More and more people are starting to realize the importance of saving for retirement as well as for down payments on a new home, vacations and even the occasional “treat” for themselves, but they still miss the mark on unexpected expenses.

For example, a recently released survey from American Express shows that almost half of Americans, in the last 12 months, have been hit with an unforeseen expense that they could have planned for quite easily. These “unexpected” expenses are outlined below, as well as some suggestions on how to plan for them. Enjoy.

Unforeseen expense #1: Healthcare. Many people, especially those who have health insurance but are lucky enough to not use it very often, are surprised and dismayed by how much out-of-pocket expenses they pay even beyond their regular co-pays. Simply put, it’s extremely important to have money set aside for unexpected health problems and, if you have a $5000 deductible (for example), it’s a great idea to have $5000 in a special savings account to pay that deductible should you or someone in your family fall ill.

Unforeseen expense #2: Home repairs. If you own your own home you own a number of different systems including your HVAC. You also own something that needs constant, sometimes large, repairs, some of which can be quite costly. Experts say that having $1000-$5000 in an emergency home account is a very smart idea so that, if you suddenly have a bad leak in your roof, your washing machine goes belly up for your furnace craps out on you, you won’t be financially strapped trying to get them repaired and/or replaced.

Unforeseen expense #3: Education expenses. Tuition is definitely the most expensive part of sending your child to college, but many parents overlook things like computers, books, room and board, supplies and so forth that can also cost a pretty penny. In fact, even before your children make it to college, there are plenty of education expenses that you will have to pay for, approximately $670 on average per year. Things like uniforms, sports equipment and so forth are, unfortunately,  not being  covered by public schools and definitely not by private. As your children get older and bigger, these expenses tend to go up as well. Having a few thousand dollars set aside to cover them would be a fine idea.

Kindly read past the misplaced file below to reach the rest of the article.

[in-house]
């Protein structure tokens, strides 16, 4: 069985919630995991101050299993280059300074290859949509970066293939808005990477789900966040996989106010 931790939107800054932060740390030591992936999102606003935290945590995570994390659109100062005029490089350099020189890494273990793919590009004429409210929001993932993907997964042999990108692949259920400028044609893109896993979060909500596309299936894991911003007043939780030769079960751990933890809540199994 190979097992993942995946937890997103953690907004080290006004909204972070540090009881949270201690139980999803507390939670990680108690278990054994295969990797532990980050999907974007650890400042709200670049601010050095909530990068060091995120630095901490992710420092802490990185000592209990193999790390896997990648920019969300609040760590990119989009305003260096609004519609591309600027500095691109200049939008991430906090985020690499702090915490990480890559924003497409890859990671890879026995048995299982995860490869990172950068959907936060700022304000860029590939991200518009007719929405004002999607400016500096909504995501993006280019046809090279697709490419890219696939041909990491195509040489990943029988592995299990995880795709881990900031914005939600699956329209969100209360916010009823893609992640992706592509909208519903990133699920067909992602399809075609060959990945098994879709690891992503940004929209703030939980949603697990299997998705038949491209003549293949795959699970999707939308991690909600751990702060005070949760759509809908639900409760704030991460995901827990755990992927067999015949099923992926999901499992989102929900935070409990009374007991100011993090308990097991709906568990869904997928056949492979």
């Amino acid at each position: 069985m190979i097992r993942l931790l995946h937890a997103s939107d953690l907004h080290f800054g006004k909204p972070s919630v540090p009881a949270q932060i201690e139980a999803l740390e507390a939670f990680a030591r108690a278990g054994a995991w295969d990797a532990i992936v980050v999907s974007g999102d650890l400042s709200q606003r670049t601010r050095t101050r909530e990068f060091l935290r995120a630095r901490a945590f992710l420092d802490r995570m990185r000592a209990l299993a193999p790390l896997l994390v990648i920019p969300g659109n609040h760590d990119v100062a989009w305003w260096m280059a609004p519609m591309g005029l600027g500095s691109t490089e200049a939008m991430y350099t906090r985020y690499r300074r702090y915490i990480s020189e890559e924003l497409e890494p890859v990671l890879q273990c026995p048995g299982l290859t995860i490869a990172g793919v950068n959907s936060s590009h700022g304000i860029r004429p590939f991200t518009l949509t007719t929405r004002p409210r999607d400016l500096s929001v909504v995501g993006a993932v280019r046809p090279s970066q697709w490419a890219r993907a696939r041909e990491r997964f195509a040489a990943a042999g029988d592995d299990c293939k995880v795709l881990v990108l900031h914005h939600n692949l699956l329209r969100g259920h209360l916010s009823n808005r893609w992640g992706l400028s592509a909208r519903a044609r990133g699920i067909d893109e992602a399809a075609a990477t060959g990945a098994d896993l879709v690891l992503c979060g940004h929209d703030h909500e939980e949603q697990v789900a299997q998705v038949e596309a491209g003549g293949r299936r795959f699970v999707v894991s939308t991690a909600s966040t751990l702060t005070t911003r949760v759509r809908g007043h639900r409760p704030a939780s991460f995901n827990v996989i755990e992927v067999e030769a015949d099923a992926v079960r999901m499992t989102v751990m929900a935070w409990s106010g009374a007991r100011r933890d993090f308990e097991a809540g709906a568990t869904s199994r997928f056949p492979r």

Unforeseen expense #4: Insurance. Most of the time your insurance payments stay the same over many years but, if you make a claim on your health, automobile or home insurance, there’s a very good chance that your rates will go up. Sometimes these rate increases are quite high and catch consumers off-guard. Having a little extra money on the side to cover these increased insurance costs, even if it’s only for a few months or a couple of years, will help to  keep your finances stable.

Of course that’s a lot of emergency accounts and, if you want to make things a bit simpler, you would do well to simply have 1 larger emergency account to handle any surprise expenses, emergencies or unforeseen charges that you might face over the years. Experts say that you should have enough set aside to cover 6 to 12 months’ worth of expenses if you suddenly had no income coming in at all.

If you can shoot for that number, and keep your emergency account funded, unforeseen expenses might surprise you but they won’t destroy you financially.